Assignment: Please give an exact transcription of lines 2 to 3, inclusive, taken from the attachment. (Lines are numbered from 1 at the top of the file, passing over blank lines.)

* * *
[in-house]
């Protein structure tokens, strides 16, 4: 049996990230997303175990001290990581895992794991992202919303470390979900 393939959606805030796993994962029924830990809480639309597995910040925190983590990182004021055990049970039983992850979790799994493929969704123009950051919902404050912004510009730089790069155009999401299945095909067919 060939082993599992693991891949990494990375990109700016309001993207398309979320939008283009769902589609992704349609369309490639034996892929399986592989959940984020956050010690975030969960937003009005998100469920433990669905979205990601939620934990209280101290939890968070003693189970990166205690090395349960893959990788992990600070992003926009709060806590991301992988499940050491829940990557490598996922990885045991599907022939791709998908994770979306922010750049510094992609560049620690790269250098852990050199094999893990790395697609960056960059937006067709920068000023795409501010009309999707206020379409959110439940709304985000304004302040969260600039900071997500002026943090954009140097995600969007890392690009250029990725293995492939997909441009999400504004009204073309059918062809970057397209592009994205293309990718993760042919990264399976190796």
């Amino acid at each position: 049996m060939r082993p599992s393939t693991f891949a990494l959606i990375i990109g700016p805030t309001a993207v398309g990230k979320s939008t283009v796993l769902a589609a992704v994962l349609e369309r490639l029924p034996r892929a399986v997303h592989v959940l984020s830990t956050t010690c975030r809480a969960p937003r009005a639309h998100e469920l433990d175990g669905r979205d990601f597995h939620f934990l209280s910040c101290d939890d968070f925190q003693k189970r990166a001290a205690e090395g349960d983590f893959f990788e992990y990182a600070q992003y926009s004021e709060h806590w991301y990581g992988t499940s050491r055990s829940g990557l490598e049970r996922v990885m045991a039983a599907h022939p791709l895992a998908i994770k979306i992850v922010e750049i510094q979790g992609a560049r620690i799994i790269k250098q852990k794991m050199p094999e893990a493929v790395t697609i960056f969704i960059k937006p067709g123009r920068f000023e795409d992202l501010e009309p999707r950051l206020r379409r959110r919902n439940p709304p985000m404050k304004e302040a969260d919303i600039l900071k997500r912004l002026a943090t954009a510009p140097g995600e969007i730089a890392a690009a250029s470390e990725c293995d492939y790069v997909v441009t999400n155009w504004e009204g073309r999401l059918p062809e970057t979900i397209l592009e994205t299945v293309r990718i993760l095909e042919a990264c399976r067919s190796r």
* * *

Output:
């Protein structure tokens, strides 16, 4: 049996990230997303175990001290990581895992794991992202919303470390979900 393939959606805030796993994962029924830990809480639309597995910040925190983590990182004021055990049970039983992850979790799994493929969704123009950051919902404050912004510009730089790069155009999401299945095909067919 060939082993599992693991891949990494990375990109700016309001993207398309979320939008283009769902589609992704349609369309490639034996892929399986592989959940984020956050010690975030969960937003009005998100469920433990669905979205990601939620934990209280101290939890968070003693189970990166205690090395349960893959990788992990600070992003926009709060806590991301992988499940050491829940990557490598996922990885045991599907022939791709998908994770979306922010750049510094992609560049620690790269250098852990050199094999893990790395697609960056960059937006067709920068000023795409501010009309999707206020379409959110439940709304985000304004302040969260600039900071997500002026943090954009140097995600969007890392690009250029990725293995492939997909441009999400504004009204073309059918062809970057397209592009994205293309990718993760042919990264399976190796």
């Amino acid at each position: 049996m060939r082993p599992s393939t693991f891949a990494l959606i990375i990109g700016p805030t309001a993207v398309g990230k979320s939008t283009v796993l769902a589609a992704v994962l349609e369309r490639l029924p034996r892929a399986v997303h592989v959940l984020s830990t956050t010690c975030r809480a969960p937003r009005a639309h998100e469920l433990d175990g669905r979205d990601f597995h939620f934990l209280s910040c101290d939890d968070f925190q003693k189970r990166a001290a205690e090395g349960d983590f893959f990788e992990y990182a600070q992003y926009s004021e709060h806590w991301y990581g992988t499940s050491r055990s829940g990557l490598e049970r996922v990885m045991a039983a599907h022939p791709l895992a998908i994770k979306i992850v922010e750049i510094q979790g992609a560049r620690i799994i790269k250098q852990k794991m050199p094999e893990a493929v790395t697609i960056f969704i960059k937006p067709g123009r920068f000023e795409d992202l501010e009309p999707r950051l206020r379409r959110r919902n439940p709304p985000m404050k304004e302040a969260d919303i600039l900071k997500r912004l002026a943090t954009a510009p140097g995600e969007i730089a890392a690009a250029s470390e990725c293995d492939y790069v997909v441009t999400n155009w504004e009204g073309r999401l059918p062809e970057t979900i397209l592009e994205t299945v293309r990718i993760l095909e042919a990264c399976r067919s190796r």